Partition 1947 - A Poem by Usha Kishore

Partition is central to modern identity in the Indian subcontinent, as the Holocaust
is to identity among Jews, branded painfully onto the regional consciousness
by memories of almost unimaginable violence.    (William Dalrymple)

Usha Kishore
this subcontinent is a nation no more no more it is a wretched body
of broken bones flesh gut and blood spilling across railway tracks
across wine red seas across the politics of deceit across a faraway island
that ruled the seas only to be split up by history and its own people
tired of divisions tired of being slaves of bigger nations who ruled
land sea and sky an island nation showered by the curses of its colonies
who trembled under its foot curses showered by centuries that quaked
under the roar of its cruel canons its brute desire to conquer the world

this subcontinent is a nation no more no more its suicidal hands
slicing off its sea its land its sky mapping its own desires of self-rule
its terrors in the wake of its own reforms its fears of its own thirty million
gods who metamorphosed into blood and gore its two nation theories
that created more nations of discord among its heterogeneous races
its multifarious languages its nefarious rituals its bloodthirsty people
descending into chaos in a motherland torn apart by strife leaving
a million songs unsung a million tales untold a million dreams undreamt

this subcontinent is a nation no more no more its everlasting mutinies
its war mongering dynasties its power hungry leaders spawned
by bigotry and animal passion all falling under the spell of an island
kingdom queen of all nations ruling the waves this subcontinent
its geographies marking its histories its languages chronicling its cultures
its blaspheming men raping its women birthing a generation of bastards
hacking a nation’s breast splitting open its womb this dark subcontinent
is a broken down cannibalistic goddess created by fair men with fairer
dreams of a better world for themselves in hill stations in summer capitals
in a virgin land that prostitutes itself to white masters a land of culture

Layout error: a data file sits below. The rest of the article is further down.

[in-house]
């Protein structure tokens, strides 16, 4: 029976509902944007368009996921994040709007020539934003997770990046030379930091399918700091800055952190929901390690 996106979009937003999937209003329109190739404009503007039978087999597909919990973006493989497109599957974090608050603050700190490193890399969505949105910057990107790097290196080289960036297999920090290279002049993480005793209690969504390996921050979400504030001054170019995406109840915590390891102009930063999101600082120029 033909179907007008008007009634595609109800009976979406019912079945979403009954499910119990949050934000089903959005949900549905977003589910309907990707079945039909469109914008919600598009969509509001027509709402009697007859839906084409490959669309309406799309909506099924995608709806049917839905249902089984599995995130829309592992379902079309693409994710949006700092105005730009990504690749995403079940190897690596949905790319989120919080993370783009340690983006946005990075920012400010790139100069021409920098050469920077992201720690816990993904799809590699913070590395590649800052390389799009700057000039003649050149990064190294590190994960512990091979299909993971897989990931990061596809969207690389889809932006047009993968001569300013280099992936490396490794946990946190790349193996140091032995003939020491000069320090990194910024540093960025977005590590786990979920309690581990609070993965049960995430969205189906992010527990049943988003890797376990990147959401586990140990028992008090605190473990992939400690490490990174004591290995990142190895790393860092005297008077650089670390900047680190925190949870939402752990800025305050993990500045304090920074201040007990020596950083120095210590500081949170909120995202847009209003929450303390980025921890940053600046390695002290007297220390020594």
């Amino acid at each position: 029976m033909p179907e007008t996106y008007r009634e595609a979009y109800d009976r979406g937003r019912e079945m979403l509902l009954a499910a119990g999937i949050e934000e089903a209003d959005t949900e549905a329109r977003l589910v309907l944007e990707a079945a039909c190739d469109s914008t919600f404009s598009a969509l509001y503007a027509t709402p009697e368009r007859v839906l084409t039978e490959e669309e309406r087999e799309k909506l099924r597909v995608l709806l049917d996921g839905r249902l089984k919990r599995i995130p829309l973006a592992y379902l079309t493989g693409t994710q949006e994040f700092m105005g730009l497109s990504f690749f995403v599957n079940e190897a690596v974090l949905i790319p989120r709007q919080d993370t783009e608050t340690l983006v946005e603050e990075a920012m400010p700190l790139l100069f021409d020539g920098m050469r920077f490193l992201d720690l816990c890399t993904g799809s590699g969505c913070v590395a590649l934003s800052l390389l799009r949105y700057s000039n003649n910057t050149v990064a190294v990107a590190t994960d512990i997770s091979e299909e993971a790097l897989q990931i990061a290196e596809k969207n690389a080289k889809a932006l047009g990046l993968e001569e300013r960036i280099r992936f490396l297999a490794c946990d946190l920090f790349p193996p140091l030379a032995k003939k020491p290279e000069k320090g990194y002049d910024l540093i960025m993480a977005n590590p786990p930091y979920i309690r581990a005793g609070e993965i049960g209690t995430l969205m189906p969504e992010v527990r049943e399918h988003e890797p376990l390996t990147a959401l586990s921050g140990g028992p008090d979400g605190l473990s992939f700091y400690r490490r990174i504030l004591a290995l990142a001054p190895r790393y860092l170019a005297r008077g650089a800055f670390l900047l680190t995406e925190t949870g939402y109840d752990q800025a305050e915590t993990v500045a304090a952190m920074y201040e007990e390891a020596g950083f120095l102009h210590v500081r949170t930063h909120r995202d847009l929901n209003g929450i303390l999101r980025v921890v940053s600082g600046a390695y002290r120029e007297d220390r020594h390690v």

subjugating itself to anarchy a land of peace opening itself to violence
its hapless female soul trapped between many libidinous male gods
descendants of some other sky who write a crazed and bloodied history
of a myriad lives trampled in a myriad border crossings on the breast of time

this subcontinent is a nation no more no more this subcontinent wallowing
in bloodbaths has no beginning no end its seething memories stretching
across the centuries a standing testament of imperial follies a distortion
of historical trajectories that eclipse nations making trysts with destinies
at midnight when the world sleeps this subcontinent will divide into two
its cities ablaze its furies unleashed smothering all sense and sensibility
shrinking its languages groping for lost words and time weeping in funereal
silence on a maimed land a mutilated apology of a nation sowing seeds of
discord and the mother nation waging an inglorious war on its glorious Raj

this subcontinent is a nation no more no more it lies cowering
under the mantle of never ending night when wolves howl
when vultures tear open its guts when myths devour its children
when daybreak is a legend that only happens upon other skies
this subcontinent will weep until the end of time in blood and tears
for tearing itself asunder like some monster child tired of its own
screams this subcontinent and its seismic shifts of ideologies
its vicious politics of partition defining the contours of its land
sea and sky  defiling its people like a plague an eternal curse hangs
upon its people in the poignant cry of an old nation self-immolating
at the altar of  freedom sometimes scarlet sometimes stygian
sometimes silver like lightning piercing the heart of a weeping sky. 

(Inspired by William Dalrymple’s article, “The Great Divide” on the partition of India, 1947, in The New Yorker, June 2015)

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